Piano Sonata no.4 in C minor Op.29 (1917)
Piano Sonata no.2 in D minor Op.14 (1912)
Piano Sonata no.9 in C major Op.103 (1947)
Piano Sonata no.6 in A major Op.82 (1939-40)
Olli Mustonen (piano)
Wigmore Hall, London
Monday 31 October 2022
Reviewed by Ben Hogwood; Photo of Olli Mustonen (c) Heikki Tuuli
Sergei Prokofiev is a composer whose music responds well to a ‘completist’ treatment. In the last decade London has seen cycles of his seven symphonies (from Valery Gergiev and the Mariinsky Orchestra) and his five piano concertos, given in a memorable Prom in 2015 with the London Symphony Orchestra supporting five different soloists. Now came the chance to look more closely at the composer’s writing for piano in a two-night performance of the nine solo sonatas, given by a specialist of the composer’s music.
Olli Mustonen has recorded the Prokofiev concertos but not yet committed his thoughts on the sonatas to disc. Should he do so the results will be fascinating, for he has a highly individual and uniquely compelling take on this composer’s music. His is an energetic approach, and even by the end of the first movement of the Piano Sonata no.4 he was mopping a fevered brow. Fourteen movements later he had delivered a revealing look at music whose power to reflect its time and place of composition is remarkably strong, carrying profound messages forward to the present day.
Born in what is now Ukraine, Prokofiev experienced great trials and separations throughout his life. Those tensions are felt in his music, where they are offset by a ready sense of humour, expressed through piano writing that emphasises athleticism but makes room for tender lyricism, backed by an instinct for concise yet developed frameworks in which the music can sit. As a result, pieces and movements rarely overstate their welcome.
Piano Sonata no.4 was a good choice with which to start, a collection of old jottings sometimes subtitled D’après des vieux cahiers (After Old Notebooks). Using material dating back to 1908, Prokofiev assembles a selection of inner thoughts and bittersweet memories. Mustonen expressed these first hand, taking liberties with the rhythm and note emphasis on occasion but wholly in the spirit of the music. The language, initially gruff, melted to an emotive and balletic slow movement with an expressive tune using the white notes on the keyboard. The bustling finale exhibiting a common language with the contemporaneous Piano Concerto no.3.
Like the fourth sonata, the Piano Sonata no.2 bears a dedication to Prokofiev’s friend from the St Petersburg Conservatory Maximilian Schmidthof, tragically lost to suicide in 1913. The language here is more obviously Romantic, with elements of Chopin and Scriabin, but the tart lyricism in the right hand could only be from Prokofiev, and Mustonen brought it out with often startling clarity. There was a whirlwind scherzo, like a devilish skaters’ dance, before a cold melancholy encased the slow movement, which sounded like a distant relative of The Old Castle from Mussorgsky’s Pictures At An Exhibition. The helter-skelter finale, brilliantly played, took the audience on a fairground ride.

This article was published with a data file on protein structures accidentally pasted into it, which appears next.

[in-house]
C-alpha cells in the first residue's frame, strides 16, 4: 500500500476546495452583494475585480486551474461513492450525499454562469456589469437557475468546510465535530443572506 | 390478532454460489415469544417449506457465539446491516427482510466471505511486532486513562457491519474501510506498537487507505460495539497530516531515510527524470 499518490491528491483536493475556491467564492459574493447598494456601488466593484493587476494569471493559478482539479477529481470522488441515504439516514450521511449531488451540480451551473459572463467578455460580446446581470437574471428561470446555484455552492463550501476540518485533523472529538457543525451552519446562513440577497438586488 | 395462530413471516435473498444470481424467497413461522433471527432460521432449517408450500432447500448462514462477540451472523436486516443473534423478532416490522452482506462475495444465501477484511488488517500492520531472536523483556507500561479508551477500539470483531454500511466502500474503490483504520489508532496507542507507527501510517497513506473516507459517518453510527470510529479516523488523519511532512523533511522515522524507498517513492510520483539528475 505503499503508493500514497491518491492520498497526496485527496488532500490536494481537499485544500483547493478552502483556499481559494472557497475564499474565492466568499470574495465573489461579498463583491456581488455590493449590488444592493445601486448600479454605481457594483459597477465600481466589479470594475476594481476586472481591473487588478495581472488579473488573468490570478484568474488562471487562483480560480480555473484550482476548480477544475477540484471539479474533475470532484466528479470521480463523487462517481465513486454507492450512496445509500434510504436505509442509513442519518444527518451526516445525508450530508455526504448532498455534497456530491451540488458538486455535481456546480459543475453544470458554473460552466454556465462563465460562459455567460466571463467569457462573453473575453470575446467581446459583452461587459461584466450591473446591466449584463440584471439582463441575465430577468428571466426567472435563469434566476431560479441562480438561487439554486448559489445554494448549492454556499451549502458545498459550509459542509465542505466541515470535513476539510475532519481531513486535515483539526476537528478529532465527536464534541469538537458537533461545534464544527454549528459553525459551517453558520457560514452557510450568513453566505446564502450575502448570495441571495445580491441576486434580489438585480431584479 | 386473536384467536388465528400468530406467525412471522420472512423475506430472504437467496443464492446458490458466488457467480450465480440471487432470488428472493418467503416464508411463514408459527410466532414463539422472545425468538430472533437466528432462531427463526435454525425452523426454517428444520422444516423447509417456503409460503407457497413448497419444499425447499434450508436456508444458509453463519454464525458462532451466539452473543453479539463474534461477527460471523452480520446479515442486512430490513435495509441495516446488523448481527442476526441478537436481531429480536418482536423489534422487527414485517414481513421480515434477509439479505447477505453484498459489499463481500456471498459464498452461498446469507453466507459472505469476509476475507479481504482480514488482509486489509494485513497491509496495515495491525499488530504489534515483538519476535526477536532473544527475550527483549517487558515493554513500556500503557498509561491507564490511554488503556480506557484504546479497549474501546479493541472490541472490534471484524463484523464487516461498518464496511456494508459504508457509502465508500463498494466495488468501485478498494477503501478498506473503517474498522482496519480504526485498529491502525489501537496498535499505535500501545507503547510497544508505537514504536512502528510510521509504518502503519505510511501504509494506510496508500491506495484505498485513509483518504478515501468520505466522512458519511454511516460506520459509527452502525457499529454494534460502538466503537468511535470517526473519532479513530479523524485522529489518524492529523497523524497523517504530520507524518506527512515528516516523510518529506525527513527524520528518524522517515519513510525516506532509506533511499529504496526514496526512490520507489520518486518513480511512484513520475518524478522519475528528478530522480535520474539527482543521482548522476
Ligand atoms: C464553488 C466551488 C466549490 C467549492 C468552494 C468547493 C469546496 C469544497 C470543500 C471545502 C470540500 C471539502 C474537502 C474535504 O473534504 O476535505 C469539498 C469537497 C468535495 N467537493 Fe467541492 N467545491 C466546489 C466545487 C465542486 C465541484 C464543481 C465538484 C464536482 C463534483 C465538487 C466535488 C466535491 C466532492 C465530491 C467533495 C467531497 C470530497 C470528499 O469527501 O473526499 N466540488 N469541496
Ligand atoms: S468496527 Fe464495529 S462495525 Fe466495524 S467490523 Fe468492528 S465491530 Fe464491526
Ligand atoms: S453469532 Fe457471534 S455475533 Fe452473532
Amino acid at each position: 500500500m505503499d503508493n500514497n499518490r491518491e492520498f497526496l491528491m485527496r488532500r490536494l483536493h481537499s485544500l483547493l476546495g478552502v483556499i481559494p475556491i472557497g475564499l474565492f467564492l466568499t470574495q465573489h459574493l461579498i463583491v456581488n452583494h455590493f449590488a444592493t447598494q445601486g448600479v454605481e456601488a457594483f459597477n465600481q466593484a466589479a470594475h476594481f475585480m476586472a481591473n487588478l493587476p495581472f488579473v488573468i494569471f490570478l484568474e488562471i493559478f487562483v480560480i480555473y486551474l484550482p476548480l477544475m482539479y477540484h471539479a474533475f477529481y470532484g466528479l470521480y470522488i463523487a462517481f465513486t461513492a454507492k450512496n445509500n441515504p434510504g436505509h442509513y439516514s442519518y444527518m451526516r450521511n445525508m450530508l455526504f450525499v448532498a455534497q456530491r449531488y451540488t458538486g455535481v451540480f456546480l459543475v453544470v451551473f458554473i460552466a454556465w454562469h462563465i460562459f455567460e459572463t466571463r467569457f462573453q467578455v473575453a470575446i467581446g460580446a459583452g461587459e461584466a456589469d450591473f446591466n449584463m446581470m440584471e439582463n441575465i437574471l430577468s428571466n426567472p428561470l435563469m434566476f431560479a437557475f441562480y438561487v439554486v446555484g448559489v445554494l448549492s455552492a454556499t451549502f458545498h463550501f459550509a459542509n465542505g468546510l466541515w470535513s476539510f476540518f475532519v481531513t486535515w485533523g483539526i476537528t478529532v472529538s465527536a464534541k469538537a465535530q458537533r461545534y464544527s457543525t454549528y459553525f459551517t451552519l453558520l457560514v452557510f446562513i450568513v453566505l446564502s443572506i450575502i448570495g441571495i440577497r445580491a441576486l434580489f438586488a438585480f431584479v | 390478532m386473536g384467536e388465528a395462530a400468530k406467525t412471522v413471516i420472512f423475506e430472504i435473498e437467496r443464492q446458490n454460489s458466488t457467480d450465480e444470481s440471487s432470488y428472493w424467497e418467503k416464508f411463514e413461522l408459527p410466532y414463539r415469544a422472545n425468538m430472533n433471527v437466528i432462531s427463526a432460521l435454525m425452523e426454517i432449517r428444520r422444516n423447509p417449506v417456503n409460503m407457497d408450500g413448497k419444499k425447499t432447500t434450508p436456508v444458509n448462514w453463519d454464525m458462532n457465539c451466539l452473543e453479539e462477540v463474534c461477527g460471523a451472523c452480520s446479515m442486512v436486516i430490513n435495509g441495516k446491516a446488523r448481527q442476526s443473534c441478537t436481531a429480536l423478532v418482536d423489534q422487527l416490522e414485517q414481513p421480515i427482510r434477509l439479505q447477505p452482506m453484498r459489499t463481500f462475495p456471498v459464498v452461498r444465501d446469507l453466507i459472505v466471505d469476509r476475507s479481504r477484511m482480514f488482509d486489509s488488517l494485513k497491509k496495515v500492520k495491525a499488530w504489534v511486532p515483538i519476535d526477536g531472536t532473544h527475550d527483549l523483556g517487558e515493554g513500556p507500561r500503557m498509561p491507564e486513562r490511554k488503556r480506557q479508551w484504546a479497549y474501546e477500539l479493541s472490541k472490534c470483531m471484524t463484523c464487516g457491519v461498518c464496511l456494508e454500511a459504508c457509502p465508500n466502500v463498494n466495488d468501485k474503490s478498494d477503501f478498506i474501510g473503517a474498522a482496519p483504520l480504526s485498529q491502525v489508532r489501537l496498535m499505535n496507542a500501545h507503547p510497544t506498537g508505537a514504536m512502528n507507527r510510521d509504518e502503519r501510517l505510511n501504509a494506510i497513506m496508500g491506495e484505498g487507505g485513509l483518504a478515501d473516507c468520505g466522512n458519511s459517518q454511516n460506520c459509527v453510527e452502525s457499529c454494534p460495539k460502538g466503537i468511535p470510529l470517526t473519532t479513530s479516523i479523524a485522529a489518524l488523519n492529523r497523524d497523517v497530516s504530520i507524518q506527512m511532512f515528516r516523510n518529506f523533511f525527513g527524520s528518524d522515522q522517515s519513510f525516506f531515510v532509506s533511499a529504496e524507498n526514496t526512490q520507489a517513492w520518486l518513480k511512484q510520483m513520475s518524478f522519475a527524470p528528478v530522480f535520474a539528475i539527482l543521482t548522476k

After the interval Mustonen gave a rare performance of the Piano Sonata no.9, an elusive work whose dedicatee, Sviatoslav Richter, confessed to finding it a difficult work to understand. Its music hints at a new simplicity, emphasised by the choice of C major as the ‘home’ key, but the awkward complexion of the music tells of a troubled mind, Prokofiev seemingly thrown by the end of the Second World War and yet another set of restrictions on musical style from the Russian authorities.
The faster figures in the first movement soon tired of their attempts to run away from this, but the macabre second movement suggested a restless toy shop after dark. Throughout the work, bursts of brittle melody threatened to extinguish the more songful elements of Prokofiev’s writing, though the forceful finale was typical of the composer in its power and obduracy. Mustonen did well to communicate what seemed to be a dip in the composer’s energy towards the close.
Finally we heard the Piano Sonata no.6, a work speaking directly to the wartime climate today. Written as the Second World War was raging, it is closely linked with the seventh and eighth sonatas, works that also tell of conflict, anger and desolation. The opening salvo of the Sixth was chilling indeed, but in Mustonen’s hands it became an outright assault, the treble notes biting through with such power that the ‘A’ on the piano lost its tuning as the sonata progressed. If anything this made the impact of Prokofiev’s writing even stronger, the scrunched-up harmonies raw and dissonant.
The Sixth is not a depressing work, however – as its stuttering Scherzo told, wrenched this way and that by a left-hand melody. The lyrical power of the third movement, initially subtle but then more overtly passionate, looked ahead towards the composer’s colourful ballet scores. Mustonen felt that connection, conducting himself whenever a hand was free, and sensing the orchestral connections for the voices in front of him. The finale had a curiously phrased but highly effective main theme, and when the artillery from the first movement returned it brought with it an even greater chill than before. The sonata ended in a cacophony of noise, powerfully wrought and given without quarter.
Taking the white heat out of the sonatas a little, Mustonen proceeded to charm with an encore of the Prelude Op.12/7, published in 1913 and often used as an encore by the great Russian pianist Emil Gilels. It was an unexpected treat, capping an evening of exceptional pianism.
You can hear Olli Mustonen’s recording of the Prelude, part of a Prokofiev miscellany recorded for Ondine, below: